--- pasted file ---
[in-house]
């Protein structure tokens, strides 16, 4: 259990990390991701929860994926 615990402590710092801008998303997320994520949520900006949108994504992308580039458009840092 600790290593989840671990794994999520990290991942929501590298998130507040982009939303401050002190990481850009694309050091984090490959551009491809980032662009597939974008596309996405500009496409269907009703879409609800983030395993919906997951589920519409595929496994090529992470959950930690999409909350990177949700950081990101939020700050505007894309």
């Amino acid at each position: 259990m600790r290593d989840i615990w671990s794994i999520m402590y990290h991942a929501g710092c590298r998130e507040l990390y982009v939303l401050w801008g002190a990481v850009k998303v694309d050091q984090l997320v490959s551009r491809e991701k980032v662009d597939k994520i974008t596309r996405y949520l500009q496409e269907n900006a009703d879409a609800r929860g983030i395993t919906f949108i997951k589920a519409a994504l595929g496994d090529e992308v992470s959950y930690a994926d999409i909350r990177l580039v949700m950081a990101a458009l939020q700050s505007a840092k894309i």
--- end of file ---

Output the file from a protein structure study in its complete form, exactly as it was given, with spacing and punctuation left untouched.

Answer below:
[in-house]
């Protein structure tokens, strides 16, 4: 259990990390991701929860994926 615990402590710092801008998303997320994520949520900006949108994504992308580039458009840092 600790290593989840671990794994999520990290991942929501590298998130507040982009939303401050002190990481850009694309050091984090490959551009491809980032662009597939974008596309996405500009496409269907009703879409609800983030395993919906997951589920519409595929496994090529992470959950930690999409909350990177949700950081990101939020700050505007894309």
């Amino acid at each position: 259990m600790r290593d989840i615990w671990s794994i999520m402590y990290h991942a929501g710092c590298r998130e507040l990390y982009v939303l401050w801008g002190a990481v850009k998303v694309d050091q984090l997320v490959s551009r491809e991701k980032v662009d597939k994520i974008t596309r996405y949520l500009q496409e269907n900006a009703d879409a609800r929860g983030i395993t919906f949108i997951k589920a519409a994504l595929g496994d090529e992308v992470s959950y930690a994926d999409i909350r990177l580039v949700m950081a990101a458009l939020q700050s505007a840092k894309i």